Charles Darwin: A Voyage of Discovery
Hardcopy: OUT OF PRINT
Charles Darwin: A Voyage of Discovery poster
- Charles Darwin: A Voyage of Discovery poster (PDF - 1.63 MB)
The centre pull-out from the booklet, including Charles Darwin’s timeline
- Charles Darwin: A Voyage of Discovery high resolution poster (PDF - 5.5 MB)
Same as above only better quality
Education kit (teacher’s resource booklet)
- Charles Darwin: A Voyage of Discovery booklet (PDF - 6.8 MB)
Teacher’s resource booklet
- Teachers Feedback Questionnaire (PDF - 300 KB)
- Change and evolution activity (PDF - 1.7 MB)
- NSW map (PDF - 300 KB)
Map of Darwin’s journey from Sydney to Bathhurst
- TAS map (PDF - 300 KB)
Map of Darwin’s journey of Hobart Town and surrounding region
- WA map (PDF - 300 KB)
Map of Darwin’s journey of King George Sound and surrounding region
- Tables (XLS - 87 KB)
All tables for the activities contained in the booklet
Additional resources from ASTA
A message from Peter Garrett
This year, the world celebrates the 200th anniversary of Charles Darwin’s birth and the 150th anniversary of his work, On the Origin of Species. Australia is also commemorating the five-year, round-the-world voyage that brought a youthful Darwin to Australia and saw him discover an abundance of new species.
The Australian Biological Resources Study and the Australian Science Teachers Association have made an outstanding contribution to this anniversary year by producing this resource book on Darwin’s experiences in Australia. There is much still to be discovered about Australia’s plants and animals and I encourage teachers to use this book to inspire the next generation of species discoverers.
Minister for the Environment, Heritage and the Arts
This poster and related booklet has been funded by the Australian Biological Resources Study (ABRS) to commemorate two important events occurring in 2009 — the bi-centenary of the birth of Charles Darwin and the 150th anniversary of the publication of his book, On the Origin of Species. Although Charles Darwin: A Voyage of Discovery has been created specifically for this year of celebrations, the activities have been designed so they can continue to be used in the future.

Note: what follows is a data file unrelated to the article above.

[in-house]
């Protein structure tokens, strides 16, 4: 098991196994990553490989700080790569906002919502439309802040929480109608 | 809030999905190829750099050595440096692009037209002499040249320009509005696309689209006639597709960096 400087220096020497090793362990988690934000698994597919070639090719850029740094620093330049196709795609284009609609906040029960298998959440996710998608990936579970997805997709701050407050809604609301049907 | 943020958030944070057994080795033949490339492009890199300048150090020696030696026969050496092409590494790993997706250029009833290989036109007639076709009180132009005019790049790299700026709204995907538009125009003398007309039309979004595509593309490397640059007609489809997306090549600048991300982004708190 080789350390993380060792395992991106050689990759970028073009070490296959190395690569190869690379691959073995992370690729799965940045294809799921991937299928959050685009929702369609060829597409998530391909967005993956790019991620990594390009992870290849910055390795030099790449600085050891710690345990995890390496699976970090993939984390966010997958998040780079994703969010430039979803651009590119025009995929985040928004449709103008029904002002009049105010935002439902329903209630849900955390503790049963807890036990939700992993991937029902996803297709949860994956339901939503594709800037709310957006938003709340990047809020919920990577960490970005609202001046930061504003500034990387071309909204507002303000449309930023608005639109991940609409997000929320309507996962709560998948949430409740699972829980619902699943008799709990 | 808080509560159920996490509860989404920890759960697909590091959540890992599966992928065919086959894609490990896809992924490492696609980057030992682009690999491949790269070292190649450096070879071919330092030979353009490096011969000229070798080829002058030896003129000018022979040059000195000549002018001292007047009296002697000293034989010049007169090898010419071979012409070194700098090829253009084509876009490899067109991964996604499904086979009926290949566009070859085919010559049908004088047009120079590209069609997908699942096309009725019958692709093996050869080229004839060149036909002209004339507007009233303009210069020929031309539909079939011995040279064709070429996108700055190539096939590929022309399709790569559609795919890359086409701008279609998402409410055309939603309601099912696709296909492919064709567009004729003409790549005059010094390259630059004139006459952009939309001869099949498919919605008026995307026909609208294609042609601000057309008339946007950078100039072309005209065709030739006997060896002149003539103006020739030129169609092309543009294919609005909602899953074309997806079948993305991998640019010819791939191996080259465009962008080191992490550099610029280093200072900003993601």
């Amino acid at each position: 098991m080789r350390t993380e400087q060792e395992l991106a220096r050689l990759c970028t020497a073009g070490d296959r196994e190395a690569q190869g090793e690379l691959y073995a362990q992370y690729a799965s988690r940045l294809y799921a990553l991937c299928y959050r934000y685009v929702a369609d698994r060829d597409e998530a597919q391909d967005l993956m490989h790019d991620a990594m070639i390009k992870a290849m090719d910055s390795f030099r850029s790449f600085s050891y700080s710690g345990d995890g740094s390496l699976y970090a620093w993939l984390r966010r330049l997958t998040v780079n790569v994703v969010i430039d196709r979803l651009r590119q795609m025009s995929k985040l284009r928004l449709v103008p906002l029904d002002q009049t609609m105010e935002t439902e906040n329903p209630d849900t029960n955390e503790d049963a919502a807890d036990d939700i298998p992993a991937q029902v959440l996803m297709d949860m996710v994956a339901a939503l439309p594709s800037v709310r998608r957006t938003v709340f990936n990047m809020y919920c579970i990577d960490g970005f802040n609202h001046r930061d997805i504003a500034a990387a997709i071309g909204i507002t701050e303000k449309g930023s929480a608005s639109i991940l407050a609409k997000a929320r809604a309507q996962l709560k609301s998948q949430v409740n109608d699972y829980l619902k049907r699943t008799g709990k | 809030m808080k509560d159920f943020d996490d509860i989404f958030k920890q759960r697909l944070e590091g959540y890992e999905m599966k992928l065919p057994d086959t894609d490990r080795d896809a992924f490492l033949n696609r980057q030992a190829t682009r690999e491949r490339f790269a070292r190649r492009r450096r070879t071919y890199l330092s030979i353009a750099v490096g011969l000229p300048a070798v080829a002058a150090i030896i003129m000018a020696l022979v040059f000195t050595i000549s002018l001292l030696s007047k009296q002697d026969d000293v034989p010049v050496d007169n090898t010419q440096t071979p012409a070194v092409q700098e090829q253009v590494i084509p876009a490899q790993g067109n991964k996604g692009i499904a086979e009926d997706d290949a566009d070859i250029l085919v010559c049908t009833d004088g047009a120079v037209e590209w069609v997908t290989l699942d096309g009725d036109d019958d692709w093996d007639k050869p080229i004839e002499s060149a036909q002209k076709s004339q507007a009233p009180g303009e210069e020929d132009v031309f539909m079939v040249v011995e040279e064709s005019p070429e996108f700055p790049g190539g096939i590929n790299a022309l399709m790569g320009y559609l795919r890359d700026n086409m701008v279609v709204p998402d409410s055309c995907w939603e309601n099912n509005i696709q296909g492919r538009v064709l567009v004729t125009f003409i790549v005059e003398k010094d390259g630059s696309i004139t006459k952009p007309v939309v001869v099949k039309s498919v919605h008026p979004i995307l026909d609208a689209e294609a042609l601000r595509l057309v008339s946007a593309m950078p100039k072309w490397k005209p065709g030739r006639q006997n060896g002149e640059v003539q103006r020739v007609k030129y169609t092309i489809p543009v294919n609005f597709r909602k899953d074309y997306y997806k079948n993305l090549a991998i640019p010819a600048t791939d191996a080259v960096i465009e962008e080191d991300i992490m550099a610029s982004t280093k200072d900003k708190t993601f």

A Background information section has been included to provide teachers with an outline of Darwin’s interests and ways of working, his historic theory of natural selection, how he came to visit Australia on the Beagle and his connections to well-known early residents of Australia.
The diverse range of activities included is designed for students in the middle years of schooling (Years 6–9) throughout Australia and will acquaint them with Darwin’s Australian connections, his greatest contribution to science — his theory of natural selection, his methods of obtaining evidence and the relevance of his theory today.
Darwin’s great theory
The idea that living things had evolved was put forward in Darwin’s time, but no satisfactory mechanism by which this had occurred had been described. Darwin indicated the mechanism and provided an enormous body of evidence in its support.
Darwin explained that plants and animals change over time through a process of Natural Selection and that this occurs because:
- Not all plants and animals in a population are alike.
- More young are born than can hope to survive for long enough to reproduce.
- Those plants and animals with features best suited to their environment (‘the fittest’) are more likely to survive and reproduce.
- These survivors pass their desirable features on to their offspring.
- Gradually these features become more common and the population changes over time.
- If the changes are great enough they could produce a completely new species of plant or animal altogether.
Note: Bacteria and viruses had not been identified in Darwin’s time, but his theory holds true for all organisms.
Charles Darwin in Australia, F.W. Nicholas & J M Nicholas, Cambridge University Press, 2002.
© Commonwealth of Australia 2009.
© Australia Science Teachers Association Inc. 2009.
This work is copyright. You may download, display, print and reproduce this material in unaltered form only (retaining this notice) for your personal, non-commercial use or use within your organisation. Apart from any use as permitted under the Copyright Act 1968, all other rights are reserved. Requests and inquiries concerning reproduction and rights should be addressed to:
Commonwealth Copyright Administration
Attorney General’s Department
Robert Garran Offices
Barton ACT 2600
or posted at
Author: Judy Attwood. Photo: Tetraclita squamosa © Diana Jones 2009. Printer: Blue Star Print.
About this poster
Publisher: Australian Biological Resources Study
A collaborative project by: Australian Biological Resources Study/Australian Science Teachers Association
ISBN: 978 0 642 56859 5